As for the students’ academic level, this seems to be a relevant factor for imparting information skills. Thus, just as with cooperative work, there seems to be a certain social benefit for those with a greater capacity (Tourón, 2012), the university students with the best academic results would obtain greater benefits in their imparting information skills when working cooperatively. The different cooperative techniques advocate equal participation, with sharing of responsibility, so that all the team members, within their own possibilities, can motivate, provide information, explain and assist the other members. In this sense, the academically most gifted students would be the ones who could offer the most help, which would explain why cooperative learning has a positive effect on these students in particular (Neber et al., 2001). In addition, our results in the control group indicate that, when working in a team without a teacher to provide a structure to guarantee minimum conditions, although a negative effect on the social skills of the team can be appreciated, a better academic performance would be a protective factor against the said effect. When there is no kind of control over the team members’ participation, some students can dominate interventions and contributions, while others contribute nothing. This can lead to negative attitudes toward teamwork that make the group dynamics more complicated (Mendo et al., 2017).
This research has various limitations, including: the exclusive use of self-reporting as the method for gathering data (such methods are not very robust against possible bias in responses introduced by the subjects themselves); the impossibility of greater control over the study variables in real situations in university classrooms; or the sample used makes the generalization of the results to students of other university degrees or educational levels more difficult. Also when assuming that the cause (cooperative learning) leads to the effect (social skills) it is important to keep in mind that there may be other confounding factors not explored in the studies (teaching and learning styles, student attitudes, previous experiences(…). The results should therefore be interpreted in the light of all these limitations.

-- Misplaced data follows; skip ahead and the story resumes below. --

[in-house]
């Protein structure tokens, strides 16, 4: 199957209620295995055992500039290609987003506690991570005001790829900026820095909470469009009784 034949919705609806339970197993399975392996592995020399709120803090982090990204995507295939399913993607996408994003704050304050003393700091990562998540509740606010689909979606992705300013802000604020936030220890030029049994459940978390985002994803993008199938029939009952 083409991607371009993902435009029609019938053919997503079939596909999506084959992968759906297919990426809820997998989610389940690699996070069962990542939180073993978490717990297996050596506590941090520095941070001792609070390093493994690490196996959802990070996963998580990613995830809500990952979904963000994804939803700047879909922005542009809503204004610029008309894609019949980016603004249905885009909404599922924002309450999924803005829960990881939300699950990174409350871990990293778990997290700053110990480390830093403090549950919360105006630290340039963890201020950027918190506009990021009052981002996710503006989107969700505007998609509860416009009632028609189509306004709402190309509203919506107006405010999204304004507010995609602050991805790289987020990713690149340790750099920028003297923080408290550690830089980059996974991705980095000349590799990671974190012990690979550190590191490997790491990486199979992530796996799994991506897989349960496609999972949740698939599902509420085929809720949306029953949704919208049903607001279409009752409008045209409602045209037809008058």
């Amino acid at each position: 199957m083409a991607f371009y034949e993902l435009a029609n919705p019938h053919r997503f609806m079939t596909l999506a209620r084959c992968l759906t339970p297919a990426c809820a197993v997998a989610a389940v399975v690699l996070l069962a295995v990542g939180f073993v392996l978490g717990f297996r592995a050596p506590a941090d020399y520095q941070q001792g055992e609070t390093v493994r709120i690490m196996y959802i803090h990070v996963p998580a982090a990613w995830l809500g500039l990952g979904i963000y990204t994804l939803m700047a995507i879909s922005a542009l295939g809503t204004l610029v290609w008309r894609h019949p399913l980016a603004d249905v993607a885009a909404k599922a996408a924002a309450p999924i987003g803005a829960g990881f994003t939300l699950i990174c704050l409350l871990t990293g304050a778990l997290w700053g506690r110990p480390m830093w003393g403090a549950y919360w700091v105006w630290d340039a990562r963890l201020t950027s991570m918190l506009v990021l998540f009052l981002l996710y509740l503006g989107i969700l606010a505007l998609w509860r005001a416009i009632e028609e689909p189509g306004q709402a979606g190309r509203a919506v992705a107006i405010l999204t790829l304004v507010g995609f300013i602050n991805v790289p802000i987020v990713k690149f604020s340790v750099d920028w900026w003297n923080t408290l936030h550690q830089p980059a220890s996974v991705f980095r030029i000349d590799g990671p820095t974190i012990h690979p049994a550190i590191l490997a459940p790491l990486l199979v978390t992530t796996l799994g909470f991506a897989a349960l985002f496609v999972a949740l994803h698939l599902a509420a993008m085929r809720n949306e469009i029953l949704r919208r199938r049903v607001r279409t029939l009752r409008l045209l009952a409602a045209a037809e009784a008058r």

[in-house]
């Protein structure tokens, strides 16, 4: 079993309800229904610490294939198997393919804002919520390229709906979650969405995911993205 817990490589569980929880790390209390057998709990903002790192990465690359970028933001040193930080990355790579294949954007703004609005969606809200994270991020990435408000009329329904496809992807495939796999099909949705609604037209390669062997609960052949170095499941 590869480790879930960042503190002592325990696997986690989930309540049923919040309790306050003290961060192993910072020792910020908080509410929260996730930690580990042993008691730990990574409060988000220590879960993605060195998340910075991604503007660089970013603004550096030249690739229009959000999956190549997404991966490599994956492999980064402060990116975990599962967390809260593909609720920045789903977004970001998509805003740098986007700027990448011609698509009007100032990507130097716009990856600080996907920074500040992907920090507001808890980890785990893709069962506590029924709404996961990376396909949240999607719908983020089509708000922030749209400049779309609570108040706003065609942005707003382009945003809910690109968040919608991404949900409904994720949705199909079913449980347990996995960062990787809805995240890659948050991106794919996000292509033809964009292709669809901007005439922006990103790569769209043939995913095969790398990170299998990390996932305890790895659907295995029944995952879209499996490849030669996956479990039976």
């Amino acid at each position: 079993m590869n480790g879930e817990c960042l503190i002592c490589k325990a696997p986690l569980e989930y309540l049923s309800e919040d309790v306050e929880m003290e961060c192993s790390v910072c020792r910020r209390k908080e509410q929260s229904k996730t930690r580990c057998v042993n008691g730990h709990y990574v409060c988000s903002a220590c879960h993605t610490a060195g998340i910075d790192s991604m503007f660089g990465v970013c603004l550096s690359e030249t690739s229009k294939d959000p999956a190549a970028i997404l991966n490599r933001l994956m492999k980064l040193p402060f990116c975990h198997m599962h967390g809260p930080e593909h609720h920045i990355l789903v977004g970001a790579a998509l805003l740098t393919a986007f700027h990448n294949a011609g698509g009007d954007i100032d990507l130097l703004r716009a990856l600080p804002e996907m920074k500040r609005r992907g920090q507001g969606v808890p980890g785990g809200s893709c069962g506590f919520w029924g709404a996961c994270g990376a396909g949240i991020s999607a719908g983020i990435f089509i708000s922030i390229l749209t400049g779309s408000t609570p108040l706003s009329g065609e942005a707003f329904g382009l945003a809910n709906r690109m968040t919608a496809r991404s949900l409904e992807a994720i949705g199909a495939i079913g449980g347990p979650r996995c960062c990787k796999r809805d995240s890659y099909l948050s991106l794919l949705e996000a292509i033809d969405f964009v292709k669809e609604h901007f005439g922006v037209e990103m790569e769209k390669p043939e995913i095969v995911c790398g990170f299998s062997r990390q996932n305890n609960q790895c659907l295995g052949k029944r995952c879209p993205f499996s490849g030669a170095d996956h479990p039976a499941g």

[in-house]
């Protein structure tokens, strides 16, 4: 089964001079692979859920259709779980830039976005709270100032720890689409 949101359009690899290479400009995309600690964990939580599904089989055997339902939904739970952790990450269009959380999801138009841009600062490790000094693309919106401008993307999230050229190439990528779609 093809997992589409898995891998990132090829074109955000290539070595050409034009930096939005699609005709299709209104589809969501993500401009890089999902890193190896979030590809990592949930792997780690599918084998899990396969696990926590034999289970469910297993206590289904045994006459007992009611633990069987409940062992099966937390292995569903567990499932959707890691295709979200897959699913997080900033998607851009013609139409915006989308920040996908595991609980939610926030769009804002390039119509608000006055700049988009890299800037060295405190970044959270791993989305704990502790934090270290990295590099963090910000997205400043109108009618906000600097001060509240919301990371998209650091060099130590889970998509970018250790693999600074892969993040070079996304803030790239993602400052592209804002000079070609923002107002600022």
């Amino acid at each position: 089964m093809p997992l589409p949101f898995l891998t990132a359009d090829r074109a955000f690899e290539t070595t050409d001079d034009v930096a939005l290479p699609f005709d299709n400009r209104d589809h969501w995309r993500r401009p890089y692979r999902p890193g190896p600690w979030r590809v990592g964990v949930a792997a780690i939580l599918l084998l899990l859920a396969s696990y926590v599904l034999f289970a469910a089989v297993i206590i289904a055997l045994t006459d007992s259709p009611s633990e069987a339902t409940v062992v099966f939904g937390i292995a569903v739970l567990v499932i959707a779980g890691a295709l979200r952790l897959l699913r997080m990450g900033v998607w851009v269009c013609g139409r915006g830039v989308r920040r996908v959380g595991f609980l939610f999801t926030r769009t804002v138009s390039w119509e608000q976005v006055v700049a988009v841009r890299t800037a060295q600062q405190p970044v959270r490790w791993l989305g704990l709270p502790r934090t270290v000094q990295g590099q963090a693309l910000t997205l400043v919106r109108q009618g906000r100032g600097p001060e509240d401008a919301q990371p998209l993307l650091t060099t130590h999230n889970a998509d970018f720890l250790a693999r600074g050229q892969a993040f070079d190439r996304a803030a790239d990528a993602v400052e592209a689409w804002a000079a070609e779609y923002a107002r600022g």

On the basis of the results set out here, and taking advantage of the educational paradigm of the EEES that approaches the teaching-learning process as cooperative work between teachers and students, as well as the growing importance of cooperation in all types of organizations (Eurofound, 2007; Gil and Alcover, 2008), we can conclude that the cooperative methodology is particularly relevant for the development of university students’ interpersonal, social, and teamwork competences; professional competences which will be decisive for their social and professional success.